It’s time to work on one of the main features of the game — the dungeon generator. I’m sure there will be many posts on this alone. I already made the very basic framework and have a plan of expansion.
Now, I cannot spend weeks and months on the dungeon generation algorithms (even if I want to). So the generator is a mix of hard-coded rules, presets and certain procedural randomness. As I mentioned before, a level is a collection of rooms in a grid. Each room has a grid of tiles. This means rooms are all the same size. Rooms are just templates/presets of tiles. So the generator builds a map of rooms and then places tiles for each room. The resulting “dungeon” is all tiles, but it’s quite obvious it was made from pieces (at this point, anyway; I will likely touch on this later). Another reason is that I want a simple minimap, so a grid is great, but I will talk about that later.
Here’s the first “real” version of the dungeon generation (if you can call it that already):
The generator would run in steps. A single step is what I call a “branch”. A branch is not necessarily an actual branch of corridors or anything, but more of an algorithm to generate a certain pattern of rooms. For example, the above is a “straight” branch, which just places rooms in a line. Could be circular, could be area, could be a single room, etc.
This approach is top-down design, more or less. The plan is that I decide on the layout in broad strokes, then append smaller strokes, then fill out details and polish it up. So may be I build 3 main corridors, then offshoot 10 small ones, then add 15 side rooms, then sneak in a couple secret treasure rooms.
Further expanding on this concept, here’s a “snake” branch:
This is basically a multi-branch branch, which is a branch that is internally several other branches. So a snake branch is several straight branches in alternating directions; here 3 segments of length 4.
At this point, I’m anticipating some serious debugging and testing of algorithms, so I’m getting ready early by having all the outputs nicely (to me, anyway) presented:
Moving forward, I need to start assigning room designations correctly. I can already specify regular, goal, and start rooms, so I am expanding that to primary, secondary and tertiary rooms as well as primary and secondary hubs — these are just nomenclature for building branching paths.
So here is a “dungeon” with correctly specified and selected rooms — start to hub, to another hub, to end goal:
And more debugs with better specific branch knowledge and room selections:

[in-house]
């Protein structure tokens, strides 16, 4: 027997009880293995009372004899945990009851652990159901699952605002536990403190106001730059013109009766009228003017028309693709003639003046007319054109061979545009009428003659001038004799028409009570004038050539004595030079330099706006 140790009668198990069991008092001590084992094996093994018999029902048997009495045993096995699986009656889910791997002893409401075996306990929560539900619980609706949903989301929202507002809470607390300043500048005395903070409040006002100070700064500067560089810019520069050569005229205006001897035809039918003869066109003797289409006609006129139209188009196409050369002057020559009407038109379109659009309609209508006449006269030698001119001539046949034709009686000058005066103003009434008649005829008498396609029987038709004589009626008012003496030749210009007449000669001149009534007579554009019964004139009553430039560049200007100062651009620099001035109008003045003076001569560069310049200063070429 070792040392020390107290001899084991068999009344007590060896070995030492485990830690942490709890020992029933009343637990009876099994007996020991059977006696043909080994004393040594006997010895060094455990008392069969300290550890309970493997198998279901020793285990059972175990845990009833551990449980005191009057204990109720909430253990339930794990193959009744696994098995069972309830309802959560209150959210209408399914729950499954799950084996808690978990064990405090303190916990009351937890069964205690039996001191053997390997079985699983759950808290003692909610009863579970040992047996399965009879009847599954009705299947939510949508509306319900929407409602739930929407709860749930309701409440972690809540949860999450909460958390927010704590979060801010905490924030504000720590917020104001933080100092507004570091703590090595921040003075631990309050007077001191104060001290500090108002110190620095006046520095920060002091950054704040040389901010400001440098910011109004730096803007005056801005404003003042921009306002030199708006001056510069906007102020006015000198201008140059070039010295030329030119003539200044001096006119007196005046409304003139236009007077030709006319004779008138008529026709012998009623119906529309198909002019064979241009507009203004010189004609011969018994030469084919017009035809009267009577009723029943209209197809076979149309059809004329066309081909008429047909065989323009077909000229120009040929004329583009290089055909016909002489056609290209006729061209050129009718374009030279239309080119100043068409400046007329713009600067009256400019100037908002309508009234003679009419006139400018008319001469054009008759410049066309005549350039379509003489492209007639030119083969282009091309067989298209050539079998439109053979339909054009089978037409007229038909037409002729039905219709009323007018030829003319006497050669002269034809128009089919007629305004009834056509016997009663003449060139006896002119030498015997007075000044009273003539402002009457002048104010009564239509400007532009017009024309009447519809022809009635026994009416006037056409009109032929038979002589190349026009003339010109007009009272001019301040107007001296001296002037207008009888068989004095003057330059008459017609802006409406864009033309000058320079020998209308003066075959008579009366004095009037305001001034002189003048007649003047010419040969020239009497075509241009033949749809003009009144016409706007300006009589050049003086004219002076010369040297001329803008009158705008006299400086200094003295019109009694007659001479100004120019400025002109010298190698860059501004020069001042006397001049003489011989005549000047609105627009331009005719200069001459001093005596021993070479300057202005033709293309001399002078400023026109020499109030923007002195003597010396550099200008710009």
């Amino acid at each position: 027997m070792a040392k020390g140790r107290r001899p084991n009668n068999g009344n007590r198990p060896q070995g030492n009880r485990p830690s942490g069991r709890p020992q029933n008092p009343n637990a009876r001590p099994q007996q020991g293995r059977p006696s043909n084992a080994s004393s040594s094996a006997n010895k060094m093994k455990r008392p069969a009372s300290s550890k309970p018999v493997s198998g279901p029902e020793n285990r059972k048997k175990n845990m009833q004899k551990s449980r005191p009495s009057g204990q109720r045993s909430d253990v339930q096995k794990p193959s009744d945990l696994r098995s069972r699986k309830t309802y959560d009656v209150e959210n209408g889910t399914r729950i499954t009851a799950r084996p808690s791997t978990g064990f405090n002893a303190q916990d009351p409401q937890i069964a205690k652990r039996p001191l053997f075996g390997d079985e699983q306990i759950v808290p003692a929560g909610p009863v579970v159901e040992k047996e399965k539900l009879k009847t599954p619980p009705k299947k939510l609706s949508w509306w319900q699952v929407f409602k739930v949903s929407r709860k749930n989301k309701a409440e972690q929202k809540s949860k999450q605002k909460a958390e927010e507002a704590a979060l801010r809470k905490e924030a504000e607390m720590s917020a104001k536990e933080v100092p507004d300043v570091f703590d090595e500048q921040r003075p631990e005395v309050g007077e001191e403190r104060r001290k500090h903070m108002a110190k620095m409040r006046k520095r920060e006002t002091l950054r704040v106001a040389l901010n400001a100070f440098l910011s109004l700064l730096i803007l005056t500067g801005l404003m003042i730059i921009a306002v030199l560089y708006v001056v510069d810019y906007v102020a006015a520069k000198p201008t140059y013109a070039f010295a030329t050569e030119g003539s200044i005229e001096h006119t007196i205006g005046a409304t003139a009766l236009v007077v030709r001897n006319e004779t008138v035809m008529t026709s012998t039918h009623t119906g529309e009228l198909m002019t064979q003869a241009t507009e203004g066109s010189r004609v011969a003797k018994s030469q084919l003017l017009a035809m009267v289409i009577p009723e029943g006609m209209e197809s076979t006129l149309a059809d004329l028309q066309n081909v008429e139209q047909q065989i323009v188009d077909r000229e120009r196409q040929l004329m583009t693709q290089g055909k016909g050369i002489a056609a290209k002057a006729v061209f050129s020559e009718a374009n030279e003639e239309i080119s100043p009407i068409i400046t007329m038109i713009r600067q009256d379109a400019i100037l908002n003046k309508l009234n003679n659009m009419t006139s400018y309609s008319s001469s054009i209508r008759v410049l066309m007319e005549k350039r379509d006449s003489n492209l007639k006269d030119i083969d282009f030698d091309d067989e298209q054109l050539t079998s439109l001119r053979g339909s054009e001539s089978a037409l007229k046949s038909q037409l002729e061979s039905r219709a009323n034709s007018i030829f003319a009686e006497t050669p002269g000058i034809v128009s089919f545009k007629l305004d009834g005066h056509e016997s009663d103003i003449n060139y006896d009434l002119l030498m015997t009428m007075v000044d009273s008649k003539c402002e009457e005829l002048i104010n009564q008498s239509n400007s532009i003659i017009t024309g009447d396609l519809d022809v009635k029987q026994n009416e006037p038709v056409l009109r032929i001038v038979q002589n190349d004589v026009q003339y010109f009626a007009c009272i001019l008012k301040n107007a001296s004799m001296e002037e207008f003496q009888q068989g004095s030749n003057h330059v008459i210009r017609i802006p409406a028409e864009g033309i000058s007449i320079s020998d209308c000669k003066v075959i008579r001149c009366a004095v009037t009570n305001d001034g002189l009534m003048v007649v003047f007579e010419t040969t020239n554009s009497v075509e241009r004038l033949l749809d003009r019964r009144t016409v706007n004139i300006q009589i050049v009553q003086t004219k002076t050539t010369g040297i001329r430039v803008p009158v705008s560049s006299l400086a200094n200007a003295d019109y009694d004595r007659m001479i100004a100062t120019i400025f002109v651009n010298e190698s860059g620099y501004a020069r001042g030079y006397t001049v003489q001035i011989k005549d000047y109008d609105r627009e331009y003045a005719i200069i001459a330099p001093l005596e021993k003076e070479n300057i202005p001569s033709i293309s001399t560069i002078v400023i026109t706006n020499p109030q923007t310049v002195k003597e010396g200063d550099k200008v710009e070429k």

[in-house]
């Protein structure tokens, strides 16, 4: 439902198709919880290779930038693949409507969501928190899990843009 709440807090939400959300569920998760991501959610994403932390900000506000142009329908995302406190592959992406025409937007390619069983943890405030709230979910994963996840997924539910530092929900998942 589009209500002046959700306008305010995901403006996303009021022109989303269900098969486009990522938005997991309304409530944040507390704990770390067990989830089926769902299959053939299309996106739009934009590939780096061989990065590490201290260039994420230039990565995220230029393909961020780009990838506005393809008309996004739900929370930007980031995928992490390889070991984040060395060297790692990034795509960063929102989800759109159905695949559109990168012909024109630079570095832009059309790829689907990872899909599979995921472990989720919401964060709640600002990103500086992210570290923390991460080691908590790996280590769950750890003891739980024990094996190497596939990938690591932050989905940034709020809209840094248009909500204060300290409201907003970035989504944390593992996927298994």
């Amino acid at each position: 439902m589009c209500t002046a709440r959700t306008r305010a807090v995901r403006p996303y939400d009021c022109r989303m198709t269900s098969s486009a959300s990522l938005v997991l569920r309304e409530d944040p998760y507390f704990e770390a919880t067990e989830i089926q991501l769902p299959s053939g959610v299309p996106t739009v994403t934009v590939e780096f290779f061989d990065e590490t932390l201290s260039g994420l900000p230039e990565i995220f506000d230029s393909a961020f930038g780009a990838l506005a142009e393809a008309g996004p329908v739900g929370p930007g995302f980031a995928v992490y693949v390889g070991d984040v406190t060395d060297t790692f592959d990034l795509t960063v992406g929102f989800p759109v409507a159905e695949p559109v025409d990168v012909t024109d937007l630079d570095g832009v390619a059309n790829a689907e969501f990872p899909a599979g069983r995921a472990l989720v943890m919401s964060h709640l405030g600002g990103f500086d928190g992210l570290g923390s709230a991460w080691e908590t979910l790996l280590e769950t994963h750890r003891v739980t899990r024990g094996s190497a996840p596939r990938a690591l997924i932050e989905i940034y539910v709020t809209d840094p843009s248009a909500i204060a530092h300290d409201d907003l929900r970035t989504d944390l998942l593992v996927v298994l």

I guess I have flashbacks to my early programming days where I spent more time stepping through code than actually coding. So now I really respect good debug tools and the ability to quickly follow through a certain algorithm/process.
At this point I worked on room layouts (covered in the next blog post) that I needed to adjust to continue with dungeon generation.
Now to add more steps to the dungeon generation. For this particular layout, I would keep track of hubs and then spawn extra branches from there:
I am able to add branches like this, because the step that generates the dungeon layout is more or less abstract — it creates a node grid map and these nodes are mutable. Not until the whole layout is generated, do I start selecting rooms to match. This nicely separates and encapsulates the generation. (The nodes could be even more abstract, basically a node graph, but I want to avoid algorithms that need many iterations and are “noisy”.)
Extending the above to keep track of directions and choose random directions (the rooms with dots are secondary):
So let’s add some secondary branches and a some tertiary offshoots (the rooms with even bigger dots are tertiary):
Now we’re looking more like a dungeon! At this point, I can go wild with creating branches with just the few tools I already have. The top level code for this is very straight-forward. Of course, this needs a whole lot more tweaking and de-randoming to allow more organic layouts. I am not quite sure how to achieve the sort of results I’m looking for, but I’m confident I can get at least part way there with certain generation rules and options. For example, keeping scores for each room — how many connections it has, how many further rooms, how far it’s from the start or goal, etc. That way I can “randomly” choose dungeon areas in need of additional branching and features.
I know I’m reinventing the wheel with some of this. But at the same time, I doubt a complete dungeon generation solution will fit my needs and will likely take longer to learn and integrate.